enumerated twice—once on printed page 163 with his brothers Virgil and Wyatt—shown as age 39 a saloonkeeper and next to him is listed Bessie, white female, age 36,
listed as his wife, and Hattie, a 16-year-old white female, listed as daughter. However, on page 166, James C. Earp is listed as head of household, age 39, saloonkeeper, and
his wife is shown as Bessie, white female, age 39 and Hattie B. Catchin is shown as his stepdaughter, age 17. There is no son Frank listed, who if born in 1874, would have
been about six years old. Of course, it is possible that James C. Earp had children by Nellie Bartlett, but he was not with a woman by that name in Tombstone at the time of
the 1880 census. In Married (Note 6, Chapter 3, p. 57) it says James Cooksey Earp married Nellie Bartlett Ketchum 18 April 1873 in Illinois and that she died in San
Bernardino (California) in 1887. An item that adds yet another dimension to the murky marital history of James C. Earp is that according to Brothers, (Note 4, Chapter 6, p. 243), the Kansas State Census of 1875, city of Wichita, lists Bessie Earp, age 34, as a "Sporting Woman." James C. Earp was enumerated in the 1870 census in Deer Lodge
County, Montana on July 6 (NARS M593, Roll 827), p. 56, as a 30-year-old waiter in
a hotel. No wife listed. James applied for a Civil War pension in 1912 and in it says he
went to Marion County, Iowa in the spring of 1863, crossed the plains to California in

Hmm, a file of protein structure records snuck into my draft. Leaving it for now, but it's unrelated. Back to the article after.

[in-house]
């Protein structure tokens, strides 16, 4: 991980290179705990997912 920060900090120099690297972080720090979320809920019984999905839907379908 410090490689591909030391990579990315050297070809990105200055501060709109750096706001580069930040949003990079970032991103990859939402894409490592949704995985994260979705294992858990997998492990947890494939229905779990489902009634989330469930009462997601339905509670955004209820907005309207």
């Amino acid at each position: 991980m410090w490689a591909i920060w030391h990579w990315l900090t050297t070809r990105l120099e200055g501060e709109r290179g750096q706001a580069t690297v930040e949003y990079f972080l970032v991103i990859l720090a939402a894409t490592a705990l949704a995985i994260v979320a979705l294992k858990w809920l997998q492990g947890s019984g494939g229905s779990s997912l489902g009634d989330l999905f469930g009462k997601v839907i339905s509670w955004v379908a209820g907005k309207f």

1864-65, went to Helena, Montana in 1870, went to Pineswell (probably Pineville),
Mo, then to Wichita, Kans., then to Arizona, then to California in 1890. He does not
mention a trip to Illinois in 1873 when he supposedly married Nellie. However, Allie
Earp mentions "Jim" Earp and his wife, Bessie, and her 16-year-old daughter, Hattie
(Brothers, p. 75). She always refers to the woman who lived with James as Bessie.
There also is a reference to a conversation between "Big Nose Kate" (Doc Holliday's
companion) and Bessie Earp wherein Kate accused Bessie of having been a whore (in
Wichita), and Bessie did not deny it (Brothers, pp. 108-9). It appears that Nellie
and Bessie could be the same person and perhaps Bartlett was her maiden name and
Ketchum or Catchin, the surname of a previous husband or the father of her daughter,
In addition to the sources cited, additional genealogical research was conducted by
Clare Peden-Midgley, Julia M. Case, Rhonda McClure, Shirley McLaughlin, Kate
Korewich, and by Lineages, Inc. I am deeply indebted to all of them for their
contributions to this article.
Note: The Earp Family Genealogy
is available from the compiler,
Jean Whitten Edwards, HCR51, Box 176B, Breckenridge, TX 76424.